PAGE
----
On some occasions, the use of artificial lighting such as an electronic flash is unavoidable. The Minolta 9000 features TTL (Through The Lens) flash metering of reflected light from the film plane. This metering is always center-weighted regardless of what the metering selector is set to. Maximum X-sync is 1/250, and High Speed Sync (HSS) is not available even with a modern flash. There are two ways to connect a flash; through the accessory shoe or through the sync terminal.
The accessory shoe
When using a Minolta Program Flash, X-sync is automatic and Minolta Direct Autoflash Metering (TTL off-the-film) operates in all modes. X-sync in P mode is set at 1/250, 1/125, or 1/60 sec. depending on light level; in A mode, X-sync is set to 1/250, and any aperture can be selected; in S mode, any speed 1/250 or slower can be selected and aperture is set automatically to f/5.6; in M mode, any speed 1/250 or slower and any aperture can be set.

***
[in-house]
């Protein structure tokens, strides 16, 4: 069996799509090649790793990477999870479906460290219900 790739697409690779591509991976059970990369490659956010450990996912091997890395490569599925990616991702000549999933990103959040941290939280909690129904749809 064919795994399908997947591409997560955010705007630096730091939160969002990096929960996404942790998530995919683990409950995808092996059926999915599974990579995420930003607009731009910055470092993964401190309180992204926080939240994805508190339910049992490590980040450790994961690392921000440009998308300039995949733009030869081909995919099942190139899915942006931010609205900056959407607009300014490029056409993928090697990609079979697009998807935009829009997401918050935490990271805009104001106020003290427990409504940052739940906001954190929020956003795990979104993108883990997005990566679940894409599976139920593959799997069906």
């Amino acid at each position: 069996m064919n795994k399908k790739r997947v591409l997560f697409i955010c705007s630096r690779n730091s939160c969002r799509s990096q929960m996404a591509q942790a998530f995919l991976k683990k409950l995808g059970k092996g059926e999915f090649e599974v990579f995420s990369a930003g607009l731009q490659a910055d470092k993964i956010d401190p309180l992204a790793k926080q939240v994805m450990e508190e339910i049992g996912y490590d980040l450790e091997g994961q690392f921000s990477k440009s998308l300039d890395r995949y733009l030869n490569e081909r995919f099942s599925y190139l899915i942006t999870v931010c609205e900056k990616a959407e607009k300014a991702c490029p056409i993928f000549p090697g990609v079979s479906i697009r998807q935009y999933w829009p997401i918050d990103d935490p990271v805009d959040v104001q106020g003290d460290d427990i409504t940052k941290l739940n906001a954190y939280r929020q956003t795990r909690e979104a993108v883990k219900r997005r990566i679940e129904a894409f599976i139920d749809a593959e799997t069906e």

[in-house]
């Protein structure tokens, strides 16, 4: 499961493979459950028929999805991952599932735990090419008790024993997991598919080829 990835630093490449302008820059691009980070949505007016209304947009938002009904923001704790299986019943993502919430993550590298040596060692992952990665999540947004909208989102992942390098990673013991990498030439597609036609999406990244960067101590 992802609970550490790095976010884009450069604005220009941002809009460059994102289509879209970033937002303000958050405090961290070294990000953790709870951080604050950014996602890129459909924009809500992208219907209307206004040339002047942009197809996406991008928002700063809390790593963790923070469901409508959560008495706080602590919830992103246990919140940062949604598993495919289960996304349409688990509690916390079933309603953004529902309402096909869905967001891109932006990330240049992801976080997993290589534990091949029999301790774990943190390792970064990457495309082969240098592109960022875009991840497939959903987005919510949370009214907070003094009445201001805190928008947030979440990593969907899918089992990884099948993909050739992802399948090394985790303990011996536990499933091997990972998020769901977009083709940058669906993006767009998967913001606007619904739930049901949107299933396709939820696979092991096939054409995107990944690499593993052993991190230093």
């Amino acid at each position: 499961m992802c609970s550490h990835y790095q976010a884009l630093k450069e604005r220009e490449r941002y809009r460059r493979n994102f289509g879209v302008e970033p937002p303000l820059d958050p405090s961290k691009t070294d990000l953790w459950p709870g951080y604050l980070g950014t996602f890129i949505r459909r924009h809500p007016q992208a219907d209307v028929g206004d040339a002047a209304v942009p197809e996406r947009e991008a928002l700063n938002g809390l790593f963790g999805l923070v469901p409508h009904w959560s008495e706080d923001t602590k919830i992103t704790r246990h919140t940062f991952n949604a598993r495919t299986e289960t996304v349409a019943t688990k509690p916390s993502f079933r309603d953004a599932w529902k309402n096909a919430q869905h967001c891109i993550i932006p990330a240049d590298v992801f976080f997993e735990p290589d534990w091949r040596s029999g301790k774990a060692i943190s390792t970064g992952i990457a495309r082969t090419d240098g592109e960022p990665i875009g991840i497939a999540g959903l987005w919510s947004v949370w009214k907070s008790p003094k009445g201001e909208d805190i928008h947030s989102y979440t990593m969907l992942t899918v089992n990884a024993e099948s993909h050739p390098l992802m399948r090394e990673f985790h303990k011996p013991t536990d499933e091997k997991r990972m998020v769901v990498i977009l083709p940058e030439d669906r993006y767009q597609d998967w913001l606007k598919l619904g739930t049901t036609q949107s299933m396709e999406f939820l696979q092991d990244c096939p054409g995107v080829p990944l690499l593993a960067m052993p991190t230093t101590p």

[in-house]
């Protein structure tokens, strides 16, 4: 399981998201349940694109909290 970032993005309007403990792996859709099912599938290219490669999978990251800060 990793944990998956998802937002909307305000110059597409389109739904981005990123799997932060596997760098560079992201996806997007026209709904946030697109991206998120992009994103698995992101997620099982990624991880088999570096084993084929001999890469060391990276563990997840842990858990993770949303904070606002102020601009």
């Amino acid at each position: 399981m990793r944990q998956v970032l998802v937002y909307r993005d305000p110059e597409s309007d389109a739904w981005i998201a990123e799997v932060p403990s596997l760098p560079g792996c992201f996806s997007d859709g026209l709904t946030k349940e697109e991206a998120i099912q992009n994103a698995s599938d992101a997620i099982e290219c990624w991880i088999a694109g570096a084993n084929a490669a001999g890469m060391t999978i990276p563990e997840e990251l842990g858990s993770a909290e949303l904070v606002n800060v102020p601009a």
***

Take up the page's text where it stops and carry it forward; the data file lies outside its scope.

- The accessory shoe on the 5000, 7000, and 9000 differs from the current Minolta flash shoe. When Minolta introduced their "i" series, they also introduced their "iISO" shoe. While the shoe on the Minolta 9000 is compatible with many third-party flash units and most older/cheaper flashes, it is not compatible with modern Minolta flashes without a special adapter. See the section about flash equipment for more information.
The sync terminal
The sync terminal accepts PC-type (this "PC" has nothing to do with a "Personal Computer") sync cords from flash units that do not have a hot-shoe contact. The camera's TTL flash metering does not operate with such units -- exposure must be controlled manually or by a sensor in the flash, if any. To determine aperture setting for correct manual exposure, refer to the owner's manual of the flash or use a flash meter.
The shutter speed must also be set manually to any speed 1/250 or slower when using the PC socket to trigger a flash. Compared to portable electronic flashes, large studio-type units have capacitors which require more time to discharge at full power. Shutter speed should generally be set to 1/125 or slower to assure full exposure when using these units.